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Tickets for members and children under 11 are free.

The Brooklyn Museum is proud to join forces with the Equal Justice Initiative (EJI), to present The Legacy of Lynching: Confronting Racial Terror in America, an exhibition presenting EJI’s groundbreaking research on the history of racial violence in the United States and its continuing impact on our nation to this day.

The exhibition will include video stories featuring descendants of lynching victims, a short documentary, photographs, an interactive map presenting EJI’s research, and informational videos featuring Bryan Stevenson. To deepen the conversation, a team of Brooklyn Museum curators selected more than a dozen artworks from its collections by African American artists whose practices respond to racism in the United States in several forms. Artists include Sanford Biggers, Mark Bradford, Elizabeth Catlett, Melvin Edwards, Theaster Gates, Rashid Johnson, Titus Kaphar, Jacob Lawrence, Glenn Ligon, and Kara Walker.

The exhibition also presents materials from the Museum Library and Archives on the institution’s support for efforts against lynching. They include a 1935 pledge by Museum Director Philip N. Youtz supporting the NAACP’s anti-lynching art exhibition as well as documents from a benefit art auction and exhibition for the NAACP Legal Defense Fund that the Museum hosted in 1963.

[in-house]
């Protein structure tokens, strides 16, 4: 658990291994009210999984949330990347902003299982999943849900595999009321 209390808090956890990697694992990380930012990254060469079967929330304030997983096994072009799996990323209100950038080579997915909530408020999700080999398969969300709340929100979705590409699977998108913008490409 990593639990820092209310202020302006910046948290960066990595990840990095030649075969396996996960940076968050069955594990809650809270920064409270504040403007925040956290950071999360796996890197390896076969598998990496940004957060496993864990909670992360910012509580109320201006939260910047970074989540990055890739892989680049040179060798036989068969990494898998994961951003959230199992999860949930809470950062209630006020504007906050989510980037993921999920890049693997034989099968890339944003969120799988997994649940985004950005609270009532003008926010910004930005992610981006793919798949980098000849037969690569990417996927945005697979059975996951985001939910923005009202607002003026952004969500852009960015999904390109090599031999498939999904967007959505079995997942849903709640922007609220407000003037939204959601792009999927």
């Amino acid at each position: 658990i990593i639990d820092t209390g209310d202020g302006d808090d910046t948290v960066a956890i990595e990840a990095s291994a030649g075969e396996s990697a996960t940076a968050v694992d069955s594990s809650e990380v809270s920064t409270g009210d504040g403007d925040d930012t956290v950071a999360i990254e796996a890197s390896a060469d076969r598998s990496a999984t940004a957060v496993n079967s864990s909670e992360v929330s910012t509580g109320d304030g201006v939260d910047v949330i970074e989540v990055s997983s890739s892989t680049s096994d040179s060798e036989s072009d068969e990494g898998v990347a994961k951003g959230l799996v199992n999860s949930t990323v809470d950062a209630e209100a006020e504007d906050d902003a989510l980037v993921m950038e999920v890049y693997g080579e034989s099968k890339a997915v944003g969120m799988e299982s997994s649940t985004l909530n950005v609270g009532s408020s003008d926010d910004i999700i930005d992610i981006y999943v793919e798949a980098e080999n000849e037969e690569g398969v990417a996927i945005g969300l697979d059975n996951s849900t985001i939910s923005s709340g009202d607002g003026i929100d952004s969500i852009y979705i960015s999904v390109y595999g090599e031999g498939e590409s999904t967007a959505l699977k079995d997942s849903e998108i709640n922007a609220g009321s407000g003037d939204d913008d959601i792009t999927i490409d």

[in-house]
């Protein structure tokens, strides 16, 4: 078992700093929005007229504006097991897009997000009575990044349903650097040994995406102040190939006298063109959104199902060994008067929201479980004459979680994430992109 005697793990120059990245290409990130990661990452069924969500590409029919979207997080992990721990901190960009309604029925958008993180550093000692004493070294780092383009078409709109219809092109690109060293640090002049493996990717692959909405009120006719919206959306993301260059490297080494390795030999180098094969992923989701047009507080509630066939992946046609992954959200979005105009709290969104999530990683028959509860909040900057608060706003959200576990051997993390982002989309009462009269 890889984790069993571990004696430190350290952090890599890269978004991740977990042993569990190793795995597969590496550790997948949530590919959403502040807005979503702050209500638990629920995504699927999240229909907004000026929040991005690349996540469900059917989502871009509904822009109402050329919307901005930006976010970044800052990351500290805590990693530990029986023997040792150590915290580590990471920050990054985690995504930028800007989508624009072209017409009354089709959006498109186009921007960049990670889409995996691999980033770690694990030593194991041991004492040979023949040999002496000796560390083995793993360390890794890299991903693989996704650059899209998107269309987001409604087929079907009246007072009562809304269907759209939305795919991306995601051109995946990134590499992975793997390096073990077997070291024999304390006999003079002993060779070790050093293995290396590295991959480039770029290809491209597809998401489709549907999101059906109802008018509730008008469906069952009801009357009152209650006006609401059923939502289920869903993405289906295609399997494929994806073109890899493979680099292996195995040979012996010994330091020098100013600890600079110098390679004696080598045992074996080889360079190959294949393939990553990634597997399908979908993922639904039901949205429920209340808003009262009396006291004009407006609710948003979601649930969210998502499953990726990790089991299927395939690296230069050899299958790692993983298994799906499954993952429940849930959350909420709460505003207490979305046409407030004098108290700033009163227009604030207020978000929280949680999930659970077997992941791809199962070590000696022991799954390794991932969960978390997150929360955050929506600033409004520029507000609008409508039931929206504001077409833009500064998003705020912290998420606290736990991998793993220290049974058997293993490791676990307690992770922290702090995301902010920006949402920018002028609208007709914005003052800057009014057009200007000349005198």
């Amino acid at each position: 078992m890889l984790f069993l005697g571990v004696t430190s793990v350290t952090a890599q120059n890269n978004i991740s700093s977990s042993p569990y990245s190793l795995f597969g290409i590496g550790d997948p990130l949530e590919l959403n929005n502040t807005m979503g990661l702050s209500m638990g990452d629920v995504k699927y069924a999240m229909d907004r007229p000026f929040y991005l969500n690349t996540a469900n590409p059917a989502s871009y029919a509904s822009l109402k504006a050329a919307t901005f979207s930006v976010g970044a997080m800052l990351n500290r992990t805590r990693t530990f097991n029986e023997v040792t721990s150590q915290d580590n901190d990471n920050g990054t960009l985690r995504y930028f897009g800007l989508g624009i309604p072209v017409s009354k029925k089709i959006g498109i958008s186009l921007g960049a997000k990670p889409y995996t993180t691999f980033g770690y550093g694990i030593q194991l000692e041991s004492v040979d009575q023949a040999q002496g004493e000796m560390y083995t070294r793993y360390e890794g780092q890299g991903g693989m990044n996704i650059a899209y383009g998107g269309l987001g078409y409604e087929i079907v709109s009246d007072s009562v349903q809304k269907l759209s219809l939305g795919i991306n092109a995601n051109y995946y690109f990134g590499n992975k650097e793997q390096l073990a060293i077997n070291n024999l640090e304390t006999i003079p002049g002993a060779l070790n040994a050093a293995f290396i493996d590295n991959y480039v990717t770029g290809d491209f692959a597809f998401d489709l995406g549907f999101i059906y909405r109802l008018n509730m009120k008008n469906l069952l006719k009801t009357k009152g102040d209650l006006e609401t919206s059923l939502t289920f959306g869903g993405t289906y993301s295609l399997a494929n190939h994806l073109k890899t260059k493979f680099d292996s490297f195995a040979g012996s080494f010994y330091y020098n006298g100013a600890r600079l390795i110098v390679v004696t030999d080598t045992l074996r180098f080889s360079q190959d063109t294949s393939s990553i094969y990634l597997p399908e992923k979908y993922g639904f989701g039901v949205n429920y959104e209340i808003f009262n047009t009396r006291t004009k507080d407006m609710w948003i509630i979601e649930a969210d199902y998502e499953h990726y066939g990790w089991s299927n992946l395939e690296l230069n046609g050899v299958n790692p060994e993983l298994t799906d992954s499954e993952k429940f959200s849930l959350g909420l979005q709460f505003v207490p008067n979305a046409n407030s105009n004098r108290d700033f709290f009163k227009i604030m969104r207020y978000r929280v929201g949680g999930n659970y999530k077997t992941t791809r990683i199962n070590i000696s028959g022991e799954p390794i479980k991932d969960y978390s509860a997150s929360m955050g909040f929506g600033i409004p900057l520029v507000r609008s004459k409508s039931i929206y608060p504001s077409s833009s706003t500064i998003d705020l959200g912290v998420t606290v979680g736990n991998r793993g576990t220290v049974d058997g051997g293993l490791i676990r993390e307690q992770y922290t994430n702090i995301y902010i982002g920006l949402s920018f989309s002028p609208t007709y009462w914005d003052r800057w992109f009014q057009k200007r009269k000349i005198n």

More recently, the Museum presented Bryan Stevenson in a conversation with death row exoneree Anthony Ray Hinton, in 2016, as part of the ongoing program “States of Denial: The Illegal Incarceration of Women, Children, and People of Culture,” organized by Elizabeth A. Sackler and the Elizabeth A. Sackler Center for Feminist Art at the Brooklyn Museum.

The Museum has also held numerous exhibitions on related topics, including Witness: Art and Civil Rights in the Sixties, Agitprop!, and Sanford Biggers, among others, including We Wanted a Revolution: Black Radical Women, 1965-85, currently on view.

By highlighting the historical impact of systemic racism in our country, the exhibition is conceived to raise awareness for EJI’s forthcoming Memorial to Peace and Justice in Montgomery, Alabama. Opening in 2018, the memorial will be the country’s first ever national monument to commemorate the more than four thousand black men, women, and children who were lynched and murdered between 1877 and 1950. EJI also plans to open an accompanying racial justice museum that will trace a direct line between slavery and mass incarceration.

To approach this topic respectfully, the exhibition focuses on personal stories. It does not contain explicit photos. In order to appropriately acknowledge the subject of racial violence with the utmost care and sensitivity, the Museum will provide a space outside the gallery for visitors to explore reading material and to reflect.

The Legacy of Lynching: Confronting Racial Terror has been assembled and organized by a team of Brooklyn Museum curators, librarian and archivist, educators, designers in collaboration with the Equal Justice Initiative and Google.